American Dreamers

The issue today is the same as it has always been throughout all history, whether man shall be allowed to govern himself or be ruled by a small elite. ~ Thomas Jefferson.

A short distance from the Fairfield House is a historic cemetery dating from the colonial period.  The location is identified by a few names: “Old Christ’s Church” on the Cohansey River, the “Old Fairfield Church”, the “Old New England Town Church” and “Swing Cemetery”.

Swing Cemetery

The site originated in 1680 as a Meeting House called Christ’s Church, part of the settlement known as New England Towne, established by a congregation of Puritans from Fairfield, Connecticut and Long Island, New York.  In 1697, the First Presbyterian Church of South Jersey was formed by these settlers. It was one of the six churches that originated in Philadelphia as the first Presbytery in America.

Cedar Row

This granite monument stands on the site of their first log meeting house. It was dedicated in 1909.  John Ogden’s grave stone still exists. He died  on December 22, 1745 at age 75 and is noted prominently on the monument.

Monument

In 1717, a framed shingled meeting house replaced the original and was used until declared unsafe in 1775. The congregation then purchased other land and moved.  In the 1790’s Michael Swing, the pioneer Methodist preacher purchased a farm at New England Town and a meeting house, called the Swing Meeting House, was constructed directly in front of the graveyard of the Fairfield Presbyterian Church. Soon afterwards, Methodists began burying their family members in the church graveyard, hence the name Swing Cemetery.

Reverend William Ramsey

Above is the horizontal gravestone of Rev William Ramsey, M.A., who died on November 5, 1771 at age 39. He was the local pastor for 16 years. His stone has broken in pieces with the passage of time.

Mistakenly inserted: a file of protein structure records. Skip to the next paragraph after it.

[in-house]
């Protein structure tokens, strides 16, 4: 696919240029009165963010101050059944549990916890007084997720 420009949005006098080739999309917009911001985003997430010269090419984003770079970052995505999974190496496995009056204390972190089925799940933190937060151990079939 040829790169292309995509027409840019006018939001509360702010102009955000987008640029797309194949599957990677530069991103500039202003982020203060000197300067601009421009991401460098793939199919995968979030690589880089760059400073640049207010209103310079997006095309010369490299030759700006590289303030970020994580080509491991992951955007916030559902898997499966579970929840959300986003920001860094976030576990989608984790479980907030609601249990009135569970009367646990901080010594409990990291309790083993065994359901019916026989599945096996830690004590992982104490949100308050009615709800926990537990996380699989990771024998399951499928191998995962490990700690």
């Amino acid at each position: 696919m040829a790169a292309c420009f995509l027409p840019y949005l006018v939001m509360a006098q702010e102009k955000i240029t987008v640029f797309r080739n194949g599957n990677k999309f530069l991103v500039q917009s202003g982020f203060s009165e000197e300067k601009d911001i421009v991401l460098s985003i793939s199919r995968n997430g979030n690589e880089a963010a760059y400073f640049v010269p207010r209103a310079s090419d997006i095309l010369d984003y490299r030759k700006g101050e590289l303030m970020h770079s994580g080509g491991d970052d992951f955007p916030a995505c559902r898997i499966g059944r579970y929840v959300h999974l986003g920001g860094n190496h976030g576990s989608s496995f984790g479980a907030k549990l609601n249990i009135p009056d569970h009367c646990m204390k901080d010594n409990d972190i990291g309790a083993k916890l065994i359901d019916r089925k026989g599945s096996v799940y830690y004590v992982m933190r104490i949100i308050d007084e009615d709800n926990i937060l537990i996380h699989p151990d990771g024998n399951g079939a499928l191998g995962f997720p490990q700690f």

Cohansey Path

This path leads from the cemetery to the river.

Cohansey River

Trunk

I've been told by older, life-long residents and local historians that American Indians are also buried here in unmarked graves.

Cemetery Trees

It was custom of the day that cemeteries were extensions of church grounds, among a grove of oaks, maple and cedars; I'm sure some were saplings when this cemetery was new.

Leaning Headstones

There are several Revolutionary War Veterans laid to rest here alongside their fathers and the changes wrought over a single generation are striking. The earliest graves in this small cemetery are the resting place of men who died loyal subjects of the British Crown.  Their sons died American citizens, founders of a new nation destined to become the  greatest in history, a beacon of liberty to the entire world. Surely none of that was foreseen. In one generation so much was swept away and so much  more was gained. For all of history it has been this way, the passing from one generation to the next is the key moment in which everything can change.

Ephraim Seeley

James Boyd

Wrought Iron Fence

The Daughters of the Revolution solicited funds in 1899 to put a fence around the cemetery. The complete fence was never put in place, however one exists at the entrance.

These patriots endured many ordeals in their long struggle to be free of English rule. They began by demanding recognition of their natural rights as Englishmen, and finished by establishing a new nation conceived in liberty. Their new nation enshrined the right of men to be free to live according to their own purposes and not those of an overreaching and far away elite. It gives me pause to consider the current state of our union. What would these Patriots say today–how well have we preserved the liberty each generation holds in trust for the next, and for which they laid down their lives? So much can change so quickly, a generation from now will anyone even recall the liberties we have lost or question the authority we will have come to accept?